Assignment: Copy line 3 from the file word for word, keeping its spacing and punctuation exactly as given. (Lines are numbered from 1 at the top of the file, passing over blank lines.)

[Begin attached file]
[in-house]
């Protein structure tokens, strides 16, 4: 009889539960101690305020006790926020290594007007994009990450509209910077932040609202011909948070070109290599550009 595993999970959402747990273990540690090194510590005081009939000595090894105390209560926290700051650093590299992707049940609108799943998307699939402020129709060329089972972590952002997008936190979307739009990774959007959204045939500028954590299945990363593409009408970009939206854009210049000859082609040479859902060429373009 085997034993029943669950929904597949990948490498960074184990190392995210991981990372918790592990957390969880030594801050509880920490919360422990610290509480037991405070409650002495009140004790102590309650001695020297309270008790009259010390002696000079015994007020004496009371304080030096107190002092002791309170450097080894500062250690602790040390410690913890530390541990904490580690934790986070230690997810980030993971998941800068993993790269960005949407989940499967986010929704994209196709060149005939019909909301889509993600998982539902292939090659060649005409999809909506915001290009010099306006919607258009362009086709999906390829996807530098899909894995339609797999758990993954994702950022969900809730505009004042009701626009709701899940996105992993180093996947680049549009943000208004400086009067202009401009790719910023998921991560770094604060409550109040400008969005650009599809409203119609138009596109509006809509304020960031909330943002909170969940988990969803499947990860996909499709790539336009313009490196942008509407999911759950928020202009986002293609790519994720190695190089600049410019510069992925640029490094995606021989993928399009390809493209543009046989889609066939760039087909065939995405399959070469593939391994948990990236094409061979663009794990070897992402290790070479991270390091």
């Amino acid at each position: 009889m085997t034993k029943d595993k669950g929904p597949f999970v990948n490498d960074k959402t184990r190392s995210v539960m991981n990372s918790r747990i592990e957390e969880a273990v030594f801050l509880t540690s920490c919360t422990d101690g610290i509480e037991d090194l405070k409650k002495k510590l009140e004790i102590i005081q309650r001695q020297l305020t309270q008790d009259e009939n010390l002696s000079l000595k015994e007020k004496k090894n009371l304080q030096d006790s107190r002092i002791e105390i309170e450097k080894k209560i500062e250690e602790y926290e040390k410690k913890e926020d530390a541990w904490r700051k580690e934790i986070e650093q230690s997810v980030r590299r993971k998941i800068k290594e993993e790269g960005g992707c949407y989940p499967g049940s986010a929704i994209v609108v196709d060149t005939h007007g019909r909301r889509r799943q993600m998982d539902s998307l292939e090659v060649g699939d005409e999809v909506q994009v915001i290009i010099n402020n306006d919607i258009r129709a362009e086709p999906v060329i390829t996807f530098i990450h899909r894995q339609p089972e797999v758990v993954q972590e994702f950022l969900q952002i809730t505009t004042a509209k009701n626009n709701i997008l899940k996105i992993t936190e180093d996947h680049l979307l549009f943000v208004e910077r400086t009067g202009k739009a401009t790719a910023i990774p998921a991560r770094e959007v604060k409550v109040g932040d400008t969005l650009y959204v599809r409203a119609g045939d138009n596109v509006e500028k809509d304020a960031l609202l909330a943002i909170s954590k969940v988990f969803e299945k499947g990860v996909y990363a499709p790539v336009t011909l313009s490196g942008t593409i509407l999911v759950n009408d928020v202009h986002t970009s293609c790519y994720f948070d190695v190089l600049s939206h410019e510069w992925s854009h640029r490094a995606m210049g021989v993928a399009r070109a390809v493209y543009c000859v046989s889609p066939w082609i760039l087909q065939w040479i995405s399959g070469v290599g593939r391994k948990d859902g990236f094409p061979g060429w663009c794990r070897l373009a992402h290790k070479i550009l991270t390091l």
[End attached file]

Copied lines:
């Amino acid at each position: 009889m085997t034993k029943d595993k669950g929904p597949f999970v990948n490498d960074k959402t184990r190392s995210v539960m991981n990372s918790r747990i592990e957390e969880a273990v030594f801050l509880t540690s920490c919360t422990d101690g610290i509480e037991d090194l405070k409650k002495k510590l009140e004790i102590i005081q309650r001695q020297l305020t309270q008790d009259e009939n010390l002696s000079l000595k015994e007020k004496k090894n009371l304080q030096d006790s107190r002092i002791e105390i309170e450097k080894k209560i500062e250690e602790y926290e040390k410690k913890e926020d530390a541990w904490r700051k580690e934790i986070e650093q230690s997810v980030r590299r993971k998941i800068k290594e993993e790269g960005g992707c949407y989940p499967g049940s986010a929704i994209v609108v196709d060149t005939h007007g019909r909301r889509r799943q993600m998982d539902s998307l292939e090659v060649g699939d005409e999809v909506q994009v915001i290009i010099n402020n306006d919607i258009r129709a362009e086709p999906v060329i390829t996807f530098i990450h899909r894995q339609p089972e797999v758990v993954q972590e994702f950022l969900q952002i809730t505009t004042a509209k009701n626009n709701i997008l899940k996105i992993t936190e180093d996947h680049l979307l549009f943000v208004e910077r400086t009067g202009k739009a401009t790719a910023i990774p998921a991560r770094e959007v604060k409550v109040g932040d400008t969005l650009y959204v599809r409203a119609g045939d138009n596109v509006e500028k809509d304020a960031l609202l909330a943002i909170s954590k969940v988990f969803e299945k499947g990860v996909y990363a499709p790539v336009t011909l313009s490196g942008t593409i509407l999911v759950n009408d928020v202009h986002t970009s293609c790519y994720f948070d190695v190089l600049s939206h410019e510069w992925s854009h640029r490094a995606m210049g021989v993928a399009r070109a390809v493209y543009c000859v046989s889609p066939w082609i760039l087909q065939w040479i995405s399959g070469v290599g593939r391994k948990d859902g990236f094409p061979g060429w663009c794990r070897l373009a992402h290790k070479i550009l991270t390091l």